After posting his second consecutive subpar season for the Mets, Jason Bay proved his lucrative $66 million, four-year deal was a complete bust. And even though Bay did see his homerun total double (from 6 homeruns to 12 homeruns), he also saw a decline in batting average (from .259 to .245), on-base percentage (from .347 to .329), slugging percentage (from .402 to .374), and ISO (from .144 to .128).
Bay has a guaranteed $35 million over the next two seasons (including his $3 million buyout for 2014), which makes him an incredibly difficult person to trade. However, despite how bad Bay’s contract is, there is a good chance the Mets could swap him for today’s “Bad Contract of the Day to Swap Jason Bay With,” infielder Brian Roberts.
Up until 2010, Brian Roberts was one of the finest second basemen in baseball. From 2005 to 2009, the Baltimore Oriole owned a .294/.369/.451 line with an average of 13 homeruns, 64 RBI, 99 runs,37 stolen bases, and a 4.68 fWAR. The infielder also recorded positive UZR/150 from 2003 to 2007, with his 2003 (15.3 UZR/150 in 925 innings) and 2005 (10.4 UZR/150 in 1208 innings) being his two strongest defensive seasons. Arguably Roberts’ most valuable season was in 2005, when he posted a .314/.387/.515 line with 18 homeruns, 73 RBI, 92 runs, 27 stolen bases, 10.4 UZR/150, and a 6.7 fWAR.
No one ever questioned Roberts’ hard-nosed approach, but grit aside, he simply could not escape the injury bug. The former first round pick’s series of injuries started in 2005, when he dislocated his shoulder in September 20, and did not return that season. In 2006, the infielder was enjoying a terrific April, only to miss most of May with an extended DL-trip. Aside from his disabled list stints, Roberts had his fair share of bumps and bruises–yet he always seemed to collect enough plate appearances (averaged 690 from 2004 to 2009) to maintain his top-notch production.
However, in 2010, the Oriole’s knack for injuries took a turn for the worse. Roberts herniated a disc in his lower back during Spring Training, and despite being recovered in time for the regular season, the infielder proceeded to strain his abdominal in early-April. The abdominal strain knocked him out until July 23, and limited him to just 261 plate appearances (and posted a .278/.354/.391 line)–his lowest total ever as a starting player (at the time). But his bleak 2010 was soon eclipsed by a even more injury-decimated 2011 season.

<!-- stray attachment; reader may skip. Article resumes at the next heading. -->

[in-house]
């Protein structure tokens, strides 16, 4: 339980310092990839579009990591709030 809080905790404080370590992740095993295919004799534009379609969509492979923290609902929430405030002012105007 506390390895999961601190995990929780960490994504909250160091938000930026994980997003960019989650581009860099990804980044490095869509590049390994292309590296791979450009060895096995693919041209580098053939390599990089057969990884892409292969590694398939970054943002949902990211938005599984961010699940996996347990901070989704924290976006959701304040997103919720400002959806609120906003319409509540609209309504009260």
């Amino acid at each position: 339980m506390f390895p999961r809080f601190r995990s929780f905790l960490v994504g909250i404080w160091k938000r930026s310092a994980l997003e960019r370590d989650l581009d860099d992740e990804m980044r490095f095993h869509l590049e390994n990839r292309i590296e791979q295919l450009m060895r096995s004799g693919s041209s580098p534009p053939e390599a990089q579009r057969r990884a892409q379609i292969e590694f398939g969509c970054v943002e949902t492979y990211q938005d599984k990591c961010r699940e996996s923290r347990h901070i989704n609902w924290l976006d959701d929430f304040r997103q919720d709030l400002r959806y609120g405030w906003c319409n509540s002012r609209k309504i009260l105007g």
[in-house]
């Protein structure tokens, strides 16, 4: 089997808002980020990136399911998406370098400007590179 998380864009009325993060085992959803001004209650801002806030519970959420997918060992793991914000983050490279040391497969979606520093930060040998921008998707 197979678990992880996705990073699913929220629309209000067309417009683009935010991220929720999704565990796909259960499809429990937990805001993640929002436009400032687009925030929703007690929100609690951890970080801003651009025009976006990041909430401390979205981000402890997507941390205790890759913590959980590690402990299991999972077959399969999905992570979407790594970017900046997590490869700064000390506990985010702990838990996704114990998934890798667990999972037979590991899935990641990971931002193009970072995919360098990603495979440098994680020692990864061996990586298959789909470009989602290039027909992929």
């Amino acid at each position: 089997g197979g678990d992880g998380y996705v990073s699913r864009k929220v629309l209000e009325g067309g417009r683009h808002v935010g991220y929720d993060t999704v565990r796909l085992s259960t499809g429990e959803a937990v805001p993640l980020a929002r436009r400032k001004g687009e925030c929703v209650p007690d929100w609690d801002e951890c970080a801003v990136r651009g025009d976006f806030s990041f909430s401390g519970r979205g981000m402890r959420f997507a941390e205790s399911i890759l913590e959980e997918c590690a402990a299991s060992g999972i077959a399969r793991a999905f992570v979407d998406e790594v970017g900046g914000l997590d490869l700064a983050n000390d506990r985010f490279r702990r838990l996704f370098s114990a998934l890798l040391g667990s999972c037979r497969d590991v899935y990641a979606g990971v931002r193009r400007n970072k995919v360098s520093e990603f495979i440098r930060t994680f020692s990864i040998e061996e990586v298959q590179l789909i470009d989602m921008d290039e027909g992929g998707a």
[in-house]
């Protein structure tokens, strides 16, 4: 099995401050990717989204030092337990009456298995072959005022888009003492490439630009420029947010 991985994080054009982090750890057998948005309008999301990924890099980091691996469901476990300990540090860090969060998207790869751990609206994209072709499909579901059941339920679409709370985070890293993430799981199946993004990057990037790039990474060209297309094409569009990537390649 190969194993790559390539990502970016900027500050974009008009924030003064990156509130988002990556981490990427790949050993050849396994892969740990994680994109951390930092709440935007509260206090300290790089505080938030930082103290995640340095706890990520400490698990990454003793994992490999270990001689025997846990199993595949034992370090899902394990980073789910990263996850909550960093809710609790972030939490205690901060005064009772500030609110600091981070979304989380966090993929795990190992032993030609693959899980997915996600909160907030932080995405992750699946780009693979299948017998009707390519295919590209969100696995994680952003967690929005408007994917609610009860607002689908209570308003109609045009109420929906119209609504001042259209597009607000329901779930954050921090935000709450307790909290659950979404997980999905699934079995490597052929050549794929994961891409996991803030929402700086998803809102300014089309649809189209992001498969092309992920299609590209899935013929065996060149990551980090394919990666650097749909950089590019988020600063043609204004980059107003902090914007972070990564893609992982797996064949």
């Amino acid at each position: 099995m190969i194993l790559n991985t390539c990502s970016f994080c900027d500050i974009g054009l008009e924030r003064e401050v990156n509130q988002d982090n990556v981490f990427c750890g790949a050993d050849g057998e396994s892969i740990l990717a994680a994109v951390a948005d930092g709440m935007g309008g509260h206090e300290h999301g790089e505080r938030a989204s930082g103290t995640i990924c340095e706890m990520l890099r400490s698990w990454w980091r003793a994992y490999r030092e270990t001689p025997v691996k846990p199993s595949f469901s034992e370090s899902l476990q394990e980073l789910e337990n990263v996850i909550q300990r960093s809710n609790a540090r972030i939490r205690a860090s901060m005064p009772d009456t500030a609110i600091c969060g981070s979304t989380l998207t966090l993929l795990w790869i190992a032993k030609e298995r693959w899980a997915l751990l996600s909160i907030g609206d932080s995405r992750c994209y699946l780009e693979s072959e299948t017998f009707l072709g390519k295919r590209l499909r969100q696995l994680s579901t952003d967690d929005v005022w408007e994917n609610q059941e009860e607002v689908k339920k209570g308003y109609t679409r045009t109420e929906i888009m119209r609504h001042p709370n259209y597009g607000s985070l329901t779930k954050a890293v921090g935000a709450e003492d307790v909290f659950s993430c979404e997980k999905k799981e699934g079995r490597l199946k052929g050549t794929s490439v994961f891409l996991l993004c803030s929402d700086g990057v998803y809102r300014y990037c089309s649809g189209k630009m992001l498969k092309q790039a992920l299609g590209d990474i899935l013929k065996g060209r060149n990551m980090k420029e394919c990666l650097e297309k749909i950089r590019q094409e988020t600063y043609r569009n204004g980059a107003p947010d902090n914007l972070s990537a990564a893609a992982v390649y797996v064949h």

Roberts started the 2011 with a bang–collecting 3 homeruns, 10 extra-base hits, 19 RBI, 12 runs, and 2 stolen bases in April. But on May 16, the infielder endured what would later be classified as a “serious concussion.” At first, it seemed as though Roberts would just be out for–at most–half the season. However, like in the case of many concussions, Roberts continued to feel the lingering symptoms. The eleven-season veteran did not return in 2011, and posted a .221/.273/.331 line in 178 plate appearances on the season.
Given Roberts’ somewhat unknown status, his potential 2012 contribution is a little bit cloudy. The only thing for certain is that the long-time Oriole is set to make $20 million over the next two seasons; regardless of whether he plays. If healthy, there are few second basemen who encompass superior offensive and defensive skills–but given his concussed state, Roberts is the epitome of a risk.
As for a proposed Jason Bay for Brian Roberts swap, in an ideal world, the veteran would pair-up with Jose Reyes to become a tremendous middle-infield tandem–not to mention a lethal one-two punch atop the Mets lineup. But then again, if Roberts is deemed healthy, there would be no sober reason for the Orioles to trade him–especially for an expensive dud like Bay. If the Orioles were to deal Roberts, it would only be to avoid his third-injury-shortened-season in-a-row. But then again, do the Mets really need a situation like that themselves?
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